One of the highlights of both Nottingham’s Nott Dance Festival and London’s Spring Loaded Festival was Storyboard, an hour-long duet choreographed and performed by Jonathan Lunn and Janice Garrett. Lunn is probably most widely known to dance audiences for his work with London Contemporary Dance Theatre (where he was a dancer, choreographer, and later Associate Director). He’s also received acclaim as an independent choreographer since leaving LCDT in 1992, for example for Small Acts in Modern Living, which won a Time Out Dance Award in 1993, and for his work in theatre and opera, including the National Theatre’s Pericles and the Bayerisches Staatsoper’s Xerxes. He first met Janice Garrett at LCDT in 1989, when she came over to LCDT from the States as one of the ‘advance guard’ from Dan Wagoner’s company, immediately prior to Wagoner’s own arrival to take up his directorship of LCDT (1989-92).
It was during a period of travel after Lunn had left LCDT (‘like finally leaving school,’ he says), that he met up again with Garrett in San Francisco. Garrett was by now an independent choreographer/performer based in San Francisco, and she is currently also Director of Performing Arts for the Center for Changing Systems (an organisation which aims to provide a ‘non-linear model of human communication’). The two worked together on a short duet, Someone to Talk To (1992), which was to become the kernel of Storyboard, which developed – intermittently – over the next four years.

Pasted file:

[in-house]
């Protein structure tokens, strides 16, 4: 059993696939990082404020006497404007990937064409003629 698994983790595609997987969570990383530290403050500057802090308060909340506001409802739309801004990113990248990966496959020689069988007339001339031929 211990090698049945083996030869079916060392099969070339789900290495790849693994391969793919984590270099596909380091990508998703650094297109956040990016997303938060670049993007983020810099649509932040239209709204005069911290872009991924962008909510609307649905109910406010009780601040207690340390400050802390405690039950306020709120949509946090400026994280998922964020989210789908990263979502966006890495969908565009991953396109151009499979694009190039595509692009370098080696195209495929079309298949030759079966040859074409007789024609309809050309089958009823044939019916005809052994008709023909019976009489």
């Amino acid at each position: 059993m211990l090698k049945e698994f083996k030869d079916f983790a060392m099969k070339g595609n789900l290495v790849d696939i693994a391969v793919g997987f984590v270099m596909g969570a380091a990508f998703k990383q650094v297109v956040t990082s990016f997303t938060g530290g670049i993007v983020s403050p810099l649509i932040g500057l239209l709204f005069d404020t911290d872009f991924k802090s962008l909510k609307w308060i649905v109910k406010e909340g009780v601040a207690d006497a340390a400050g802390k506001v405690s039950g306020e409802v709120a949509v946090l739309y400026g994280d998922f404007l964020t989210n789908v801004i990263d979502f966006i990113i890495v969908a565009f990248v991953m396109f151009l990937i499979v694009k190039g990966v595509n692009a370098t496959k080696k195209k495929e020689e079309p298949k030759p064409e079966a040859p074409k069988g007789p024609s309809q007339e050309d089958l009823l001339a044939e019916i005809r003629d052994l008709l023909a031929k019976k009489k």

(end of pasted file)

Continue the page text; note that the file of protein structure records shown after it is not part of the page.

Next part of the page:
Storyboard was premiered in San Francisco last year, and reworked for the British performances. The subject, as well as its presentation, is simple: a relationship between two people, the stuff that duets are made of. Despite its bare-bones simplicity, the cumulative effect is remarkably powerful. In part, this is because the lighting and music independently contribute as much as the choreography, so that none seems to occupy a supporting role; each medium is allowed to do what it does best – unusual, perhaps, for choreographer/performers, and possibly a lesson that Lunn learnt while working in theatre or opera.
Storyboard begins in mid-scene, as it were, with a couple already embroiled in a ‘domestic’. The stage is bare, apart from a single chair. Lunn and Garrett circle and gesticulate at each other; their waving arms, wagging fingers, and tiny power struggles (who gets to sit on the chair?) speak of the rhetorical, routine exchanges of a couple who have grown together to the point of habit: ‘That’s so typical…’ ‘Why do you always… ?’ ‘I thought perhaps for once, but oh no…’ Garrett flounces off, busies herself with fussy tidying, and sits back, raising prayerful hands above her head, a sanctimonious signal that she’s gained the moral high ground. Lunn returns, rolls on his back with legs in the air like an appeasing puppy, and Garrett relents. But moments later they’re back into their old habits, which far from merely dying hard, are clearly thriving.
The piece doesn’t develop a story or plotline as such, but scatters before us a series of episodes – it’s a ‘non-linear’ picture of human communication. Some scenes, like the opening one, are revisited several times, others passed through. Sometimes the couple are quarrelsome, at other times they work in harmony, as in one memorable image where they tentatively step forwards, fingers forming little peepholes to squint through, as if hesitantly peering into the world beyond the confines of their familiar yet irksome domestic space.